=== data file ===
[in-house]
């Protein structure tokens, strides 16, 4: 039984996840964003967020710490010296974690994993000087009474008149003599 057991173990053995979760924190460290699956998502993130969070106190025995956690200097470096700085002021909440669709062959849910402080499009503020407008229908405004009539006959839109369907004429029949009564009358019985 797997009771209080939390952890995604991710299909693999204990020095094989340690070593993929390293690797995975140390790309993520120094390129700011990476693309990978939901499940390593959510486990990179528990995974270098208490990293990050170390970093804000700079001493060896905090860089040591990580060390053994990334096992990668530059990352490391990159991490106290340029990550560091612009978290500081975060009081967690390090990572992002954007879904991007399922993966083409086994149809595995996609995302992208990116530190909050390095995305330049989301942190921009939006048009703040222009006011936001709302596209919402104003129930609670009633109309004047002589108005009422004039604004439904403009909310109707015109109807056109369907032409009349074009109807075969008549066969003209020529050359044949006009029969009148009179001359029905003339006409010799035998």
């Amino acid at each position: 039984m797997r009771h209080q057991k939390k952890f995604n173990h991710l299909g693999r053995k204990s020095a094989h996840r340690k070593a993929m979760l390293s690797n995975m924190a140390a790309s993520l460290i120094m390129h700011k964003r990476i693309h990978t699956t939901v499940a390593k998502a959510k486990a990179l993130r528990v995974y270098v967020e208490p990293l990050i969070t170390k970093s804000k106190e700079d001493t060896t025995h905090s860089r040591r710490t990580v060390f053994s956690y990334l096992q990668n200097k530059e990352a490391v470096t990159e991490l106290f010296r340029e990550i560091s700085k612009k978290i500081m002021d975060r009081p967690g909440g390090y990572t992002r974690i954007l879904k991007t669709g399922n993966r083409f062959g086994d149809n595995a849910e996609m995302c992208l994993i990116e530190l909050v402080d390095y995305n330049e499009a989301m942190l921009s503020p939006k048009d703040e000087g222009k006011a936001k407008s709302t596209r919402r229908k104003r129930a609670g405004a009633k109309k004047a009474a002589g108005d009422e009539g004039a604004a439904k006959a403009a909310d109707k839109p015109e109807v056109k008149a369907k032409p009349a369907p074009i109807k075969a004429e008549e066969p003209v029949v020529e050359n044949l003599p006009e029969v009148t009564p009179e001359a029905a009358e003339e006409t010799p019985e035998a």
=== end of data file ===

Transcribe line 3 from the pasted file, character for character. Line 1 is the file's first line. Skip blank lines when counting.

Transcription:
């Amino acid at each position: 039984m797997r009771h209080q057991k939390k952890f995604n173990h991710l299909g693999r053995k204990s020095a094989h996840r340690k070593a993929m979760l390293s690797n995975m924190a140390a790309s993520l460290i120094m390129h700011k964003r990476i693309h990978t699956t939901v499940a390593k998502a959510k486990a990179l993130r528990v995974y270098v967020e208490p990293l990050i969070t170390k970093s804000k106190e700079d001493t060896t025995h905090s860089r040591r710490t990580v060390f053994s956690y990334l096992q990668n200097k530059e990352a490391v470096t990159e991490l106290f010296r340029e990550i560091s700085k612009k978290i500081m002021d975060r009081p967690g909440g390090y990572t992002r974690i954007l879904k991007t669709g399922n993966r083409f062959g086994d149809n595995a849910e996609m995302c992208l994993i990116e530190l909050v402080d390095y995305n330049e499009a989301m942190l921009s503020p939006k048009d703040e000087g222009k006011a936001k407008s709302t596209r919402r229908k104003r129930a609670g405004a009633k109309k004047a009474a002589g108005d009422e009539g004039a604004a439904k006959a403009a909310d109707k839109p015109e109807v056109k008149a369907k032409p009349a369907p074009i109807k075969a004429e008549e066969p003209v029949v020529e050359n044949l003599p006009e029969v009148t009564p009179e001359a029905a009358e003339e006409t010799p019985e035998a």